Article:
Sacrifice Interpreted
1 Samuel 15:22
And Samuel said, Has the LORD as great delight in burnt offerings and sacrifices, as in obeying the voice of the LORD? Behold…

We need to have the laws of God presented to us in severality, but also in their essence and sum. This old Hebrew judge soars above the confusion and superstition of his age, and anticipates some of the loftiest disclosures of revelation. Spiritual discernment — the instinct of the Divine in us — anticipates and interprets experience. How simple and direct religious duty appears when so presented! But "flesh and blood" did not reveal this truth to Samuel.

I. OBEDIENCE TO GOD IS THE TRUTH OF SACRIFICE. The ceremonial law was not to be divorced from the moral, they were mutually explicative and helpful. This is "reasonable service."

1. The principle common to both. This was found in surrender to God. The sacrifice was an acknowledgment that all that a man has is God's; and as representing this "all," of which it was but a small part, it was a valid and acceptable offering, analogous to a "peppercorn rent," or the fanciful services exacted of crown-landlords, sinecurists, etc., in feudal times.

2. Consequent identifications (verse 23). There is nothing corresponding to "as" in the Hebrew. It is a simple, bold equation: "For the sin of witchcraft is rebellion, and idols and teraphim is stubbornness." A great gain in such analogies; the outward ritual is shown to be accompanied by a spiritual attitude, of which it is the outcome; and as such it ceases to be trifling. The lustful man is a worshipper of "nothing," i.e., idols, as the term used in the Hebrew implies; the disobedient is an idolater of self. A similar gain to science was realised when the "correlation of physical forces" was discovered, and men spoke of "heat as a mode of motion," etc.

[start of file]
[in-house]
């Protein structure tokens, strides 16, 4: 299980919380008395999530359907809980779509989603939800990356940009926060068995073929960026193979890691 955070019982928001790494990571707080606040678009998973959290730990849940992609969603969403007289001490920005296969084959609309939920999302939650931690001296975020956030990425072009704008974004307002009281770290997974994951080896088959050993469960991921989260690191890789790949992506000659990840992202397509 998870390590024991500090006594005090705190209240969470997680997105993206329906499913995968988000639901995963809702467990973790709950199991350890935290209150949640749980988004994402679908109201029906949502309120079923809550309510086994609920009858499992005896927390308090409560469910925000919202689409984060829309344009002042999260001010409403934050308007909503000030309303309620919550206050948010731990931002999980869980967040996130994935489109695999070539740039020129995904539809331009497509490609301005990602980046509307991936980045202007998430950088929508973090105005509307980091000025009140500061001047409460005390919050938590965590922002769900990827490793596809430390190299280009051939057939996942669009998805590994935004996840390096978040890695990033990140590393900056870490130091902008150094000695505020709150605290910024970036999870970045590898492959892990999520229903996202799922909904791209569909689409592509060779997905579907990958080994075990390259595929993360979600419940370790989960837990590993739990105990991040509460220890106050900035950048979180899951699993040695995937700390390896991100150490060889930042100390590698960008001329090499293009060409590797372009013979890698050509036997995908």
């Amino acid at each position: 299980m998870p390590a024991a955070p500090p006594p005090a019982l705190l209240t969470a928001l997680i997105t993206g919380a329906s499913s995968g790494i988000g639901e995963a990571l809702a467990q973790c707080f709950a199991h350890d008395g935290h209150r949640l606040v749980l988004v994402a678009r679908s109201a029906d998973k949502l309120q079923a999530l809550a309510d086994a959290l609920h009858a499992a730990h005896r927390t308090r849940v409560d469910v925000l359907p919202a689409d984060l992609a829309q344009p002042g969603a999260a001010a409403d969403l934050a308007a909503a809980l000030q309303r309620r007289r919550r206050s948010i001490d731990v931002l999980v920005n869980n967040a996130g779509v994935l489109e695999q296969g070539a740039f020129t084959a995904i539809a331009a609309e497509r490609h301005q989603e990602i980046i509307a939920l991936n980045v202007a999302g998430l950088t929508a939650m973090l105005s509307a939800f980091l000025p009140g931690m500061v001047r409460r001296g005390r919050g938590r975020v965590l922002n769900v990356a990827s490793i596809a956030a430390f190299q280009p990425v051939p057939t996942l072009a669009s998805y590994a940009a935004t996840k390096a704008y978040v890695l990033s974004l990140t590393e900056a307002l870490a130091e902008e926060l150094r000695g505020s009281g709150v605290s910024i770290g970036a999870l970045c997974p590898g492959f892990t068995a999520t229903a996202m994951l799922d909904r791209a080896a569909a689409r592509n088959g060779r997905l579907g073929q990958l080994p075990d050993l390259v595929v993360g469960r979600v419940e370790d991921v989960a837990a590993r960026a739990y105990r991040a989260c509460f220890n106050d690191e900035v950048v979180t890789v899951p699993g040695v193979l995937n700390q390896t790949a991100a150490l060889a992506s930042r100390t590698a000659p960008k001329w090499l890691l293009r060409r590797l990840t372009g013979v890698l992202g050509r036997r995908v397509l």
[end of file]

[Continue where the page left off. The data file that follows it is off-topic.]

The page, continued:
3. The spiritual expression of this principle is superior to the ceremonial. Besides being constant and self-evident, it is more immediately associated with our life. As involving will in its offering, it involves that which is most essential to our personality. The will has been called "the inner man." It more directly and consciously contains in it our self-hood. Yet both are imperfect. The spiritual worshipper is conscious that his obedience is not complete; that he himself is incapable of the sacrifice of which he nevertheless can conceive. So his gaze is drawn to Calvary and concentrated there. In Christ the ideal of sacrifice, and yet, not more than that which God requires, is presented. By appropriating that, identifying ourselves with it, we realise "the obedience of faith."

II. OBEDIENCE TO GOD IS THE SOURCE OF REAL AUTHORITY OVER MEN. "Because thou hast rejected the word of the Lord, He hath rejected thee from being king." All true kingship and efficient government is rooted in God. The ruler who ignores or defies the principles of morality signs his own death warrant. The secret of the "unstable equilibrium" of the governments of the world lies in their failure to recognise this. The true leaders of men are those who in the first instance obey conscience. A moral principle is in the end mightier than a parliament. Writers, public leaders, etc., would do well to lay to heart the fate of Saul. Had he denied "self," he would have kept his throne.

(St. John A. Frere, M. A.)

Parallel Verses
KJV: And Samuel said, Hath the LORD as great delight in burnt offerings and sacrifices, as in obeying the voice of the LORD? Behold, to obey is better than sacrifice, and to hearken than the fat of rams.

WEB: Samuel said, "Has Yahweh as great delight in burnt offerings and sacrifices, as in obeying the voice of Yahweh? Behold, to obey is better than sacrifice, and to listen than the fat of rams.

Of the Duty Which God Requireth of Man
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